Now I’m not a Grinch – in fact I’m far from it, the lead up to the big day is one of my favourite times of the year (I think inside, I’m actually still about 6 and three quarters!) – but the gloss and exaggerated schmaltz of the period can certainly become tiresome very quickly.
Now I don’t want to belittle the sickly saccharine taste of holiday romantic comedies (Love Actually is a classic), the formulaic overcoming »
- Stuart Cummins
Earlier this year it was reported that Bruce Willis and Fox were going to make a fifth Die Hard film. Let's face it, John McClane is one unlucky bastard. Latino Review got word that Die Hard 5 will shoot in Puerto Rico in 2011.
The news comes from a Puerto Rico newspaper called Primera Hora which has a quote from "Gustavo Rivera Aparicio, who's credited as general manager of 20th Century Fox offices in PR, confirming that Die Hard 5 will film in Puerto Rico in 2011. The announcement was made jointly with the Puerto Rico Film Commission." The article goes on to say that the movie will also shoot in L.A., New York and Vancouver.
After our inspired list of Die Hard sequel ideas, it’s clear that Fox is passing on all of them (including, somehow, Die Hard: Based on the Novel ‘Push’ By Sapphire) in favor of filming something with a bit more Latin flavor. In other news, Bruce Willis wasn’t joking about another Die Hard movie. The fifth in the series will reportedly film in 2011 in Puerto Rico, down South America way. It follows Bad Boys II and Dirty Dancing: Havana Nights in the grand tradition of filming there, although there’s no word on the plot yet. Plus, it’s also filming in New York, Los Angeles and Vancouver (which I’m told is also somewhere down South America way, but I can’t find it on the map). [Latino Review] »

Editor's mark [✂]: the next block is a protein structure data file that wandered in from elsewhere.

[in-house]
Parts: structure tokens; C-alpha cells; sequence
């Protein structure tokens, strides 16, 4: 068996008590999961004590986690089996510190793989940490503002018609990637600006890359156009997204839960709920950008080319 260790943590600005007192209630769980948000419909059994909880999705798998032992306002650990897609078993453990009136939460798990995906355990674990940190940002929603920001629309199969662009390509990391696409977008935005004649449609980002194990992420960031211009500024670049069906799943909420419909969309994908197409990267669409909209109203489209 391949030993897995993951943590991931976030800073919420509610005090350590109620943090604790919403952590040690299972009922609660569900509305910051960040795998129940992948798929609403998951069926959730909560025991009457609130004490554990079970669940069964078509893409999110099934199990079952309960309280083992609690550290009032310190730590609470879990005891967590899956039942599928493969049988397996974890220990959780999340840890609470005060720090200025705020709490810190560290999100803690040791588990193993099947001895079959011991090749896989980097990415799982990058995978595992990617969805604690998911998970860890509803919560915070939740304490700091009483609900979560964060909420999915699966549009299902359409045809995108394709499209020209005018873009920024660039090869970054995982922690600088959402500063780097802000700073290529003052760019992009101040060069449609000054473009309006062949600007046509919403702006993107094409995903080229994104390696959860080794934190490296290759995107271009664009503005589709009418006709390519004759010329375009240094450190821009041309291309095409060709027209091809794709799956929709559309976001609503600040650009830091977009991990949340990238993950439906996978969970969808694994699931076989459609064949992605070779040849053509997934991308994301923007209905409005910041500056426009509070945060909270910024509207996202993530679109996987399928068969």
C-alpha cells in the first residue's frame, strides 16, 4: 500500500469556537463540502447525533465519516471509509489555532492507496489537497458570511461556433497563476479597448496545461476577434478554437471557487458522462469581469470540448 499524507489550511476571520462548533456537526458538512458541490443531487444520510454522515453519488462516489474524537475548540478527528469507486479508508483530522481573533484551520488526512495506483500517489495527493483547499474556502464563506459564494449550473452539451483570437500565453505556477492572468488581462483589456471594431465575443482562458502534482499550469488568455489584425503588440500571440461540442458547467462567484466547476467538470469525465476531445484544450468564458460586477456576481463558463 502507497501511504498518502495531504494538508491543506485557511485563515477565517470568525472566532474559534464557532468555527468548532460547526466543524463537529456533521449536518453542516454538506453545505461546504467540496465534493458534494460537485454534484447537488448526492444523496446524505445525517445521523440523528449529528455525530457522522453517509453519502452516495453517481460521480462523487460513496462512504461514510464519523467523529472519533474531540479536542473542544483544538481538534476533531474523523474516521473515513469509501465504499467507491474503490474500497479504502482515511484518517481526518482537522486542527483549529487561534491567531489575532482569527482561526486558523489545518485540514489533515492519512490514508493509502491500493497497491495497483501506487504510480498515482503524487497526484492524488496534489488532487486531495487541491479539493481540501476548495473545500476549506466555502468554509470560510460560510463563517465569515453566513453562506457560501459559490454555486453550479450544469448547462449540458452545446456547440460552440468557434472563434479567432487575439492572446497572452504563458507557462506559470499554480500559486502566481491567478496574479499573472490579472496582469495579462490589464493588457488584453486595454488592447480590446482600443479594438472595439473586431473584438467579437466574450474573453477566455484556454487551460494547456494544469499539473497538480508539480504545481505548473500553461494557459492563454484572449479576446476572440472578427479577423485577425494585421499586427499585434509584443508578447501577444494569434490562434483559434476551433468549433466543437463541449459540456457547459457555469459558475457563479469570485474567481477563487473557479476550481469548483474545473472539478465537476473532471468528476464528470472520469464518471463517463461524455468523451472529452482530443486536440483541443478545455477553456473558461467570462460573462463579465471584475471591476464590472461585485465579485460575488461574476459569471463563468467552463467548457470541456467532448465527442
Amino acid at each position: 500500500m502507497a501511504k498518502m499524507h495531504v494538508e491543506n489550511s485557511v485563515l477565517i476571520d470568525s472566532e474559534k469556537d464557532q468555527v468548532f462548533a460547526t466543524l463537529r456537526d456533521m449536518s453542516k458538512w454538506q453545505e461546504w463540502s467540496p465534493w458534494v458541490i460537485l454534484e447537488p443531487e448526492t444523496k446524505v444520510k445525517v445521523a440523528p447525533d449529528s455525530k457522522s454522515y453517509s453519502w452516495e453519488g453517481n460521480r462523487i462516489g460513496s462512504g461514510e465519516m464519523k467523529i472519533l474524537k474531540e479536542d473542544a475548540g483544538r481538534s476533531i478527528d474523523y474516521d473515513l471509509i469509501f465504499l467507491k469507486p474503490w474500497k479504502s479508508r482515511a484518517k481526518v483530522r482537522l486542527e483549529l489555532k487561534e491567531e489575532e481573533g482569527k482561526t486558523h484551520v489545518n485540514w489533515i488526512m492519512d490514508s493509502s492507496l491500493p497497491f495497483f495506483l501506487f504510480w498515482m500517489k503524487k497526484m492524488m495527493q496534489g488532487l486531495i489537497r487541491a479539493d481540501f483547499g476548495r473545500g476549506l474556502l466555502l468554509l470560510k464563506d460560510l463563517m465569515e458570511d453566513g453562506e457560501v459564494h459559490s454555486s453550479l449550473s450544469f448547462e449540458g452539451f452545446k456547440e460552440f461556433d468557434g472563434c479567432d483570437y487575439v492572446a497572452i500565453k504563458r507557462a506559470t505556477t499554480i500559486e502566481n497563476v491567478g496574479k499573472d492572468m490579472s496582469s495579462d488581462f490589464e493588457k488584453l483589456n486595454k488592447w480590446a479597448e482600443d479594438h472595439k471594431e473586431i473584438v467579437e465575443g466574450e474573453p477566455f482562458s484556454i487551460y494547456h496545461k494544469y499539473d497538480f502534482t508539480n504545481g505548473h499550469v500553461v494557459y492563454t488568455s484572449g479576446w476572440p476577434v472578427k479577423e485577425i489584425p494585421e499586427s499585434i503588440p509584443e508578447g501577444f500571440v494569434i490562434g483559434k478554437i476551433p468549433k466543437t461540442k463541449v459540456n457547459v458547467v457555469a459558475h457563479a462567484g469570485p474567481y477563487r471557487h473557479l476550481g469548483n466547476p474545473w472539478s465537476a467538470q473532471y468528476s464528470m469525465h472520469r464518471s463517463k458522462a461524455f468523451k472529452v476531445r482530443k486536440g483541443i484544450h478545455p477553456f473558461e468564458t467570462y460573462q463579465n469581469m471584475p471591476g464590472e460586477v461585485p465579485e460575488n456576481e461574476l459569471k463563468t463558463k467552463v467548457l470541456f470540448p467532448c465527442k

- Cole Abaius
By Sean O’Connell
Hollywoodnews.com: Yippee kai yay, mother … well, you get the idea.
A fifth “Die Hard” film has been rumored for some time now, with Bruce Willis going so far as to admit during interviews for “Red” that he’s excited about jumping back into the role of super-cop John McClane for what should be the final installment in the action franchise. After eliminating “exceptional” thieves, military conspirators, revenge-seeking thugs, and cyber-terrorists, Willis has suggested that the next “Die Hard” would have to step up its game and take the threat to a global level. Because McClane has saved buildings, airports and cities. The evolution of the game has to put the planet at stake, right?